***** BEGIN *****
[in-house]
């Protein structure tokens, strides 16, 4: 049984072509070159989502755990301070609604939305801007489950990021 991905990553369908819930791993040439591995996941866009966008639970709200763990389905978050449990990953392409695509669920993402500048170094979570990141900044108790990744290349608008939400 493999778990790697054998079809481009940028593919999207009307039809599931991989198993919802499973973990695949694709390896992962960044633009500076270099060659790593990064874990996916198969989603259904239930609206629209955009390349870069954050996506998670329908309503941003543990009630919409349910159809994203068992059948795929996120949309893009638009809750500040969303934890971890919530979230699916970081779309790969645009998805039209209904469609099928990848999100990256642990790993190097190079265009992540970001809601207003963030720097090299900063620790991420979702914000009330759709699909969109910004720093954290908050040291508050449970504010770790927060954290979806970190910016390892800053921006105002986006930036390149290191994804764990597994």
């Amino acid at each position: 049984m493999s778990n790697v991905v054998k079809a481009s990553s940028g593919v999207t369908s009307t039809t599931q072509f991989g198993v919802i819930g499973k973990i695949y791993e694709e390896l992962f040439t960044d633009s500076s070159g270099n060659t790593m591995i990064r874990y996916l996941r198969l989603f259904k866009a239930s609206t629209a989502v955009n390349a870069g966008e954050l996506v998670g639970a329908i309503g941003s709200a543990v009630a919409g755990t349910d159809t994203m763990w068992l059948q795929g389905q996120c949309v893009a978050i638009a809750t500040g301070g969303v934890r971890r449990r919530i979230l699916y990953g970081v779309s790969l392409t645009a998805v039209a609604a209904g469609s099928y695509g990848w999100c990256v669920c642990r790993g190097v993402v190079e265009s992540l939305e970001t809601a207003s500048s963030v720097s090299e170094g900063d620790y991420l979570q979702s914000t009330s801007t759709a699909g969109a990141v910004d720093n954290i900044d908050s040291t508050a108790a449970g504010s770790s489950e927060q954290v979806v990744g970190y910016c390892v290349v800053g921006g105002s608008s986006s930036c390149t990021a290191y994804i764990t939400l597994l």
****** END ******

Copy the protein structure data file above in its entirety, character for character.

[in-house]
């Protein structure tokens, strides 16, 4: 049984072509070159989502755990301070609604939305801007489950990021 991905990553369908819930791993040439591995996941866009966008639970709200763990389905978050449990990953392409695509669920993402500048170094979570990141900044108790990744290349608008939400 493999778990790697054998079809481009940028593919999207009307039809599931991989198993919802499973973990695949694709390896992962960044633009500076270099060659790593990064874990996916198969989603259904239930609206629209955009390349870069954050996506998670329908309503941003543990009630919409349910159809994203068992059948795929996120949309893009638009809750500040969303934890971890919530979230699916970081779309790969645009998805039209209904469609099928990848999100990256642990790993190097190079265009992540970001809601207003963030720097090299900063620790991420979702914000009330759709699909969109910004720093954290908050040291508050449970504010770790927060954290979806970190910016390892800053921006105002986006930036390149290191994804764990597994």
């Amino acid at each position: 049984m493999s778990n790697v991905v054998k079809a481009s990553s940028g593919v999207t369908s009307t039809t599931q072509f991989g198993v919802i819930g499973k973990i695949y791993e694709e390896l992962f040439t960044d633009s500076s070159g270099n060659t790593m591995i990064r874990y996916l996941r198969l989603f259904k866009a239930s609206t629209a989502v955009n390349a870069g966008e954050l996506v998670g639970a329908i309503g941003s709200a543990v009630a919409g755990t349910d159809t994203m763990w068992l059948q795929g389905q996120c949309v893009a978050i638009a809750t500040g301070g969303v934890r971890r449990r919530i979230l699916y990953g970081v779309s790969l392409t645009a998805v039209a609604a209904g469609s099928y695509g990848w999100c990256v669920c642990r790993g190097v993402v190079e265009s992540l939305e970001t809601a207003s500048s963030v720097s090299e170094g900063d620790y991420l979570q979702s914000t009330s801007t759709a699909g969109a990141v910004d720093n954290i900044d908050s040291t508050a108790a449970g504010s770790s489950e927060q954290v979806v990744g970190y910016c390892v290349v800053g921006g105002s608008s986006s930036c390149t990021a290191y994804i764990t939400l597994l």